- Paul Sancya/AP
By Haley Glatthorn, Daily Staff Reporter
Published November 10, 2011
ROCHESTER, Mich. — Slated to focus on economic issues, the Republican presidential primary debate last night encompassed a wide range of topics including international affairs, health care and the federal student loan program.
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The debate, held at Oakland University, featured GOP candidates former Massachusetts Gov. Mitt Romney, former Speaker of the House Newt Gingrich, U.S. Rep. Michelle Bachmann (R–Minn.), former Utah Gov. Jon Huntsman, Herman Cain, Texas Gov. Rick Perry, U.S. Rep. Ron Paul (R–Texas) and U.S. Sen. Rick Santorum (R–Penn.).
When answering the debate’s opening question, all the candidates hesitated to promote financial support for Europe’s struggling economy. Cain and Romney expressed a desire to focus on supporting the domestic economy over offering international economic aid. Romney discussed his seemingly two-sided record of favoring a bailout for the Detroit auto industry in 2008 and then later retracting his support.
“I care about this state and about auto industry like — I guess like no one else on this stage,” Romney said. “My view with regards to the bailout was that whether it was by President Bush or by President Obama, it was the wrong way to go. I said from the very beginning they should go through a managed bankruptcy process, a private bankruptcy process.”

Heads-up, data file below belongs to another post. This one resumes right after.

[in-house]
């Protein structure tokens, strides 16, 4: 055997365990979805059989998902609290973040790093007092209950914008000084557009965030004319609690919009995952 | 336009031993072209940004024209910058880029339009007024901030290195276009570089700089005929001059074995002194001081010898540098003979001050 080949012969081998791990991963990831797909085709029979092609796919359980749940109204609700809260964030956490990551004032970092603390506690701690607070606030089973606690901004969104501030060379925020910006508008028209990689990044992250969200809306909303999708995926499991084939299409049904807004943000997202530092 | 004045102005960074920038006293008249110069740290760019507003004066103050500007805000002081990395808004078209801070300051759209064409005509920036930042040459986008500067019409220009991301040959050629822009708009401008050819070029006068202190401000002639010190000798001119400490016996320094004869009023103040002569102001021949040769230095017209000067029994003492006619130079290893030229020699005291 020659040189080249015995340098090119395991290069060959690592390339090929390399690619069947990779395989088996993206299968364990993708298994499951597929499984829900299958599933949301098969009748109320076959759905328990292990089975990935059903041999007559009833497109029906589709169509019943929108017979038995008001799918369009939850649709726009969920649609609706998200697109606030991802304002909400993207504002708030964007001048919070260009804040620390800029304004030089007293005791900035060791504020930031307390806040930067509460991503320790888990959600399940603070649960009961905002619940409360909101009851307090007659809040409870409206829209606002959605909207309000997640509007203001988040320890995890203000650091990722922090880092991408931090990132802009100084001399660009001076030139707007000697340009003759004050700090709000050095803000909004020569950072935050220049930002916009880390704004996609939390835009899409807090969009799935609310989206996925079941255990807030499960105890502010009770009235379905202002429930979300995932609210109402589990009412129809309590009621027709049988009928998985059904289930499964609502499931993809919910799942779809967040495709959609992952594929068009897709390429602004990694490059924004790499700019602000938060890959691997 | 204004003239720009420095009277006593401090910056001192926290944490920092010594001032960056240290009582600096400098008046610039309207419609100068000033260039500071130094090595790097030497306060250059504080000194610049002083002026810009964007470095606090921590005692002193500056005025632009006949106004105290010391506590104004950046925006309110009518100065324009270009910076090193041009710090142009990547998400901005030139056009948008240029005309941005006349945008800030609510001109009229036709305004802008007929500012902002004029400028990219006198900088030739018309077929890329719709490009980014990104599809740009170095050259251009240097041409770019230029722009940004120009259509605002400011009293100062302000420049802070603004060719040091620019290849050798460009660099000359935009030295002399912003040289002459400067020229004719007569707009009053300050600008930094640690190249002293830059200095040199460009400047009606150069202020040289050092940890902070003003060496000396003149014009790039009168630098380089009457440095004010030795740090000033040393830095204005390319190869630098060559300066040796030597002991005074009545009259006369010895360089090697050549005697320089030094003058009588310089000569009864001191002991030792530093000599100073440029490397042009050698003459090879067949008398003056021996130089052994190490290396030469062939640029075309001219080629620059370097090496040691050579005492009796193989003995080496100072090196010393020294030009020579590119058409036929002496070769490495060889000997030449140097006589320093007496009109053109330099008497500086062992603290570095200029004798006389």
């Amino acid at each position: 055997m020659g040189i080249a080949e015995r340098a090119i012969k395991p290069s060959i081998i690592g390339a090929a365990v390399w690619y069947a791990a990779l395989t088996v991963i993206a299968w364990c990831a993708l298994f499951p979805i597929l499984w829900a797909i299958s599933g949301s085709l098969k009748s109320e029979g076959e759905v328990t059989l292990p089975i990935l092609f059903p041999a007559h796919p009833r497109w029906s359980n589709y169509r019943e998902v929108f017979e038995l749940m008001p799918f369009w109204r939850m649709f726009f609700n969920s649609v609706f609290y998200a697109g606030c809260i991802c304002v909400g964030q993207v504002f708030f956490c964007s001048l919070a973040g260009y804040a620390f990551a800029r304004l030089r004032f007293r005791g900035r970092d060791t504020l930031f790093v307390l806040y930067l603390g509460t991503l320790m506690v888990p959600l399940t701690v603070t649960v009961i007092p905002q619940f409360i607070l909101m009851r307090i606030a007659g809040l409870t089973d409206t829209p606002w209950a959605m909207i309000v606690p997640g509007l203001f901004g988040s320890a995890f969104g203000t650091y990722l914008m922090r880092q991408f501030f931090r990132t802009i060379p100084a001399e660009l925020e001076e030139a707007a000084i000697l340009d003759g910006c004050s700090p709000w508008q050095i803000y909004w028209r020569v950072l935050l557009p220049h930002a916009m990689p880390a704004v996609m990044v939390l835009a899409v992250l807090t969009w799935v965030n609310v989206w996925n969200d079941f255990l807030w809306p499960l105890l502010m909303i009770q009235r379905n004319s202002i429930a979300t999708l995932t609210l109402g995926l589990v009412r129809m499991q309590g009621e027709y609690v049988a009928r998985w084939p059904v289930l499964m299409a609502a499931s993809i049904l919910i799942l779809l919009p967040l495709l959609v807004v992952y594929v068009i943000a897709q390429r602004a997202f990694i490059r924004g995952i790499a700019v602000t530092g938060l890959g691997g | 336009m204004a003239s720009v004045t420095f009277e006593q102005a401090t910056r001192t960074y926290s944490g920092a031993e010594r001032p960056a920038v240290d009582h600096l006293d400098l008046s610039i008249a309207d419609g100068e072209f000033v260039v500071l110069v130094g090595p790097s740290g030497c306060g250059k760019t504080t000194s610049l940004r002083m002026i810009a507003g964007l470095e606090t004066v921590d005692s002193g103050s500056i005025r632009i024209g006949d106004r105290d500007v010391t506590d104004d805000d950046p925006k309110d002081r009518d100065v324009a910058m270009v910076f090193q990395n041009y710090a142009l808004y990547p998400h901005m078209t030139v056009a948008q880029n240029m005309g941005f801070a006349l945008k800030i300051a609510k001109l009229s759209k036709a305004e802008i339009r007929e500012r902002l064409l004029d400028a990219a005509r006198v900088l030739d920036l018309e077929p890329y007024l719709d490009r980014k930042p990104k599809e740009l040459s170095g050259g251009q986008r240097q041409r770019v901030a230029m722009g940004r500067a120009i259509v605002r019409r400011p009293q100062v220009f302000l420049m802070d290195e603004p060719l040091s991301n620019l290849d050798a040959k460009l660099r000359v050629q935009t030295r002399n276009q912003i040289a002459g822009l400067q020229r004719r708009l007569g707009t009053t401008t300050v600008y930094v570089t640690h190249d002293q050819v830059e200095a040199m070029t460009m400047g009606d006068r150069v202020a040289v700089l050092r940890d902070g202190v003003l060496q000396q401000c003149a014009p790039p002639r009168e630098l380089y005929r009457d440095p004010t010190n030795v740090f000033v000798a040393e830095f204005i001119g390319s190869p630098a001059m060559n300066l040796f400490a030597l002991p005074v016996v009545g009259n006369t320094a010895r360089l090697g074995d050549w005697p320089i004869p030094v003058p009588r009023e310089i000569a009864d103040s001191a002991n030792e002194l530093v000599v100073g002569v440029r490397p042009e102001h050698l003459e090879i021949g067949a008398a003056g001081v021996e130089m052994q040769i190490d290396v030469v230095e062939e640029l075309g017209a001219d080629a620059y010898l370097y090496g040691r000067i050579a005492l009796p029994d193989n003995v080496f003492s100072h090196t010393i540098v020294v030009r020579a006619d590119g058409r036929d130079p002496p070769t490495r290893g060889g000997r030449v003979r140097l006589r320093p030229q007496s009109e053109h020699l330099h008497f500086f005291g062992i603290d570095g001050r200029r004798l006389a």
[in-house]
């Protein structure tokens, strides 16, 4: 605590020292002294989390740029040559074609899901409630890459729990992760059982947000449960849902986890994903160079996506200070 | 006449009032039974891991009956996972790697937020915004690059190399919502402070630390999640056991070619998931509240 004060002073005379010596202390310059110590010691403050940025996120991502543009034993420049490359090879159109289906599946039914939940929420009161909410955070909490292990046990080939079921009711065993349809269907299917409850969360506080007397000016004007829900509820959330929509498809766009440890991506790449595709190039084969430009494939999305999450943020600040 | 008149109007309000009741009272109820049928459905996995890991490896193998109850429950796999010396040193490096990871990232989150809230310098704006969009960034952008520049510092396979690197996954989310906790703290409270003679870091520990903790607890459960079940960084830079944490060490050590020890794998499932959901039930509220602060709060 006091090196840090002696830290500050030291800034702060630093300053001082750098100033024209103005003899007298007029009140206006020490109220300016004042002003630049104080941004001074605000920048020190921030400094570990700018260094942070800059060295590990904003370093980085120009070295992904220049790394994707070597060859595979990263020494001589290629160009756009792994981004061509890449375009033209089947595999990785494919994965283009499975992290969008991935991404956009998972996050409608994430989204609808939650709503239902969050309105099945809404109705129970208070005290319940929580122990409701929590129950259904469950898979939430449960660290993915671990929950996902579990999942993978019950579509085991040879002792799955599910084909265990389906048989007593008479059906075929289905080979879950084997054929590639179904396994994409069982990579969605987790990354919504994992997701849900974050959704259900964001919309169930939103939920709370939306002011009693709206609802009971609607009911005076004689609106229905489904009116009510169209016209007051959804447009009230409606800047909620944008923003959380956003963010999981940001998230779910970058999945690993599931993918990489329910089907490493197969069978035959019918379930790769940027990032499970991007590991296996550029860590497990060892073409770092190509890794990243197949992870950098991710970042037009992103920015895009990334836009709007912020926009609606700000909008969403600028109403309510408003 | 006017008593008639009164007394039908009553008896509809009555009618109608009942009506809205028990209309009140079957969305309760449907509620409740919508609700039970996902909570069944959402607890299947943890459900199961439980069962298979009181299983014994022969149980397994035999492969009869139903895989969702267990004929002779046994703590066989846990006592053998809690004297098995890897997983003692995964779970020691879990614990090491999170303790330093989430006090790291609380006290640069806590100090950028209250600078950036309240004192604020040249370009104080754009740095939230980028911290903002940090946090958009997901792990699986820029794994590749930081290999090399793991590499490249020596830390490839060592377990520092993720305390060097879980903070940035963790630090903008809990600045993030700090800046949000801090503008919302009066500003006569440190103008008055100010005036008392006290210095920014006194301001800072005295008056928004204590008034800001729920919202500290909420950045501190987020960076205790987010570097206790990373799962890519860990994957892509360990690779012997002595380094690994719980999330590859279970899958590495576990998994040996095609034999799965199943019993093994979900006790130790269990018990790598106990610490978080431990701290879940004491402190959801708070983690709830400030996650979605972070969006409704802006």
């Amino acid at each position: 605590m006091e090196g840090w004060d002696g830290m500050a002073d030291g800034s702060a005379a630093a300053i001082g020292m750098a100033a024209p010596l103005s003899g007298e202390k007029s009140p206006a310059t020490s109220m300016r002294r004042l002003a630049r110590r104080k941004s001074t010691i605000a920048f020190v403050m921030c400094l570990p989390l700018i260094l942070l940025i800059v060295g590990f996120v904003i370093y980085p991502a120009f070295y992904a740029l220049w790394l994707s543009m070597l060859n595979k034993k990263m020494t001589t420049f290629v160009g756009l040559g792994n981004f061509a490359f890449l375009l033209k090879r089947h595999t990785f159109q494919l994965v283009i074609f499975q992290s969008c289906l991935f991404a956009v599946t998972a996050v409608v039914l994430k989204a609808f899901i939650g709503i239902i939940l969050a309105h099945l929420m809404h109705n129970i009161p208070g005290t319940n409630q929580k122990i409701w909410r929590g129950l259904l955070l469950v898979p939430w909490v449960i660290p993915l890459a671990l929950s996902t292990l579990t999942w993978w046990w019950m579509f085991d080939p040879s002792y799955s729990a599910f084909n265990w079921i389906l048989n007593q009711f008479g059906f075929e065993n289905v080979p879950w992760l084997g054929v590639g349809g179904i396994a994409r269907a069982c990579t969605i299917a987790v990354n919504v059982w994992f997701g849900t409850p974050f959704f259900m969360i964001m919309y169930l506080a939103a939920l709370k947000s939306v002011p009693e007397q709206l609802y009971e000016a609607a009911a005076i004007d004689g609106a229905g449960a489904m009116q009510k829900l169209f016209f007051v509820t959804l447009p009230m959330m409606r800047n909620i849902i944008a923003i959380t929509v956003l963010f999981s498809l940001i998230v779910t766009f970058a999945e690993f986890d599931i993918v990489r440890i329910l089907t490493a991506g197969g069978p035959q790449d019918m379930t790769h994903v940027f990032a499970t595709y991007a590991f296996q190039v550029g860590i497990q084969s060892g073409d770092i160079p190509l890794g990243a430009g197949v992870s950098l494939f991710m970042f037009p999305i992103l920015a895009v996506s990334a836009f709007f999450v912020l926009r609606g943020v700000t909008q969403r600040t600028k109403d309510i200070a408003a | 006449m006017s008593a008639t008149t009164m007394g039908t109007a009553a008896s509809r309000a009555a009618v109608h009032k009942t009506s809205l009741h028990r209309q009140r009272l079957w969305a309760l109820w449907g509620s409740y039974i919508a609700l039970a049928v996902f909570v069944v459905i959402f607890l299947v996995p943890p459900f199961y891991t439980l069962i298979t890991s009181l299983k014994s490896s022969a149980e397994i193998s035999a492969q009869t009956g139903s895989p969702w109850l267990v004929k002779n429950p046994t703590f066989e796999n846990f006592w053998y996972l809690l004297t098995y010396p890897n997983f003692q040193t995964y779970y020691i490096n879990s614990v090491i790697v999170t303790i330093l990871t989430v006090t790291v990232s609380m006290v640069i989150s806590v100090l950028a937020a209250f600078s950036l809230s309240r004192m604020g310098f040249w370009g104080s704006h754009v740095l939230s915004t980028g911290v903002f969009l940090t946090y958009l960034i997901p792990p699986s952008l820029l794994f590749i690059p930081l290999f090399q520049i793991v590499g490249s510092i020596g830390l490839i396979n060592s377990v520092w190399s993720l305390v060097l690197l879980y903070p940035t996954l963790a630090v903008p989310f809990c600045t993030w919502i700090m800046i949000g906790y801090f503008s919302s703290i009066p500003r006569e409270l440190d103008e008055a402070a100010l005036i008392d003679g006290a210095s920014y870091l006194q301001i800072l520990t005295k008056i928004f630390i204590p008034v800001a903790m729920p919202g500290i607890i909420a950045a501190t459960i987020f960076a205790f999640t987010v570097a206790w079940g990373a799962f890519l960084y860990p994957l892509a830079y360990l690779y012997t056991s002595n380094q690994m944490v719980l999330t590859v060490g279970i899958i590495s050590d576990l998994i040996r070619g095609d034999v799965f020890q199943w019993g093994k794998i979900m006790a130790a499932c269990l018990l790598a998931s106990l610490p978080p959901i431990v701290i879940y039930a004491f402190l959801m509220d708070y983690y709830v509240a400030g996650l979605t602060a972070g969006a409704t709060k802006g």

The candidates moved on to discuss tax plans and government regulation, during which Cain’s famous 9-9-9 plan took center stage. The sexual harassment allegations against Cain were mentioned briefly and quickly dismissed when Cain said they were “unfounded accusations.”
“I value my character and my integrity more than anything else,” Cain said. “And for every one person that comes forward with a false accusation, there are probably … thousands who would say none of that sort of activity ever came from Herman Cain.”
The candidates’ initiatives to cut government spending and restructure the tax system were met with applause and enthusiasm from the audience, particularly when Paul announced his desire to cut $1 trillion from the federal budget during his first year in office. The candidates frequently reiterated their support of businesses and the importance of a free market system.
“The right thing for America is to have profitable enterprises that can hire people,” Romney said. “I want to make American businesses successful and thrive. What we have in Washington today is a president and an administration that doesn't like business, that somehow thinks they want jobs, but they don't like businesses.”
The topic of economics based on laissez-faire principles continued as the debate shifted into the health care sector. Each candidate expressed their opposition to Obama’s health care law and said they would act to repeal it upon entering office.
The candidates disagreed, however, on the issue of the costly federal student loan program. Paul announced his desire to cut the program entirely in addition to eliminating the Department of Education to make education more cost effective and beneficial for students.
“So when the government gets involved in the delivery of any service — whether it's education, medical care, or housing — they cause higher prices, lower quality, create bubbles and they give us this mess that we're in,” Paul said.
Gingrich pointed to the College of the Ozarks in Oliver Township, Mo. — that uses a work-study program in which students work 20 hours each week in exchange for a free education — as an example of an ideally cheap and high quality approach to funding higher education. But he called the program so unusual that most young Americans would experience a “culture shock” if the system were changed.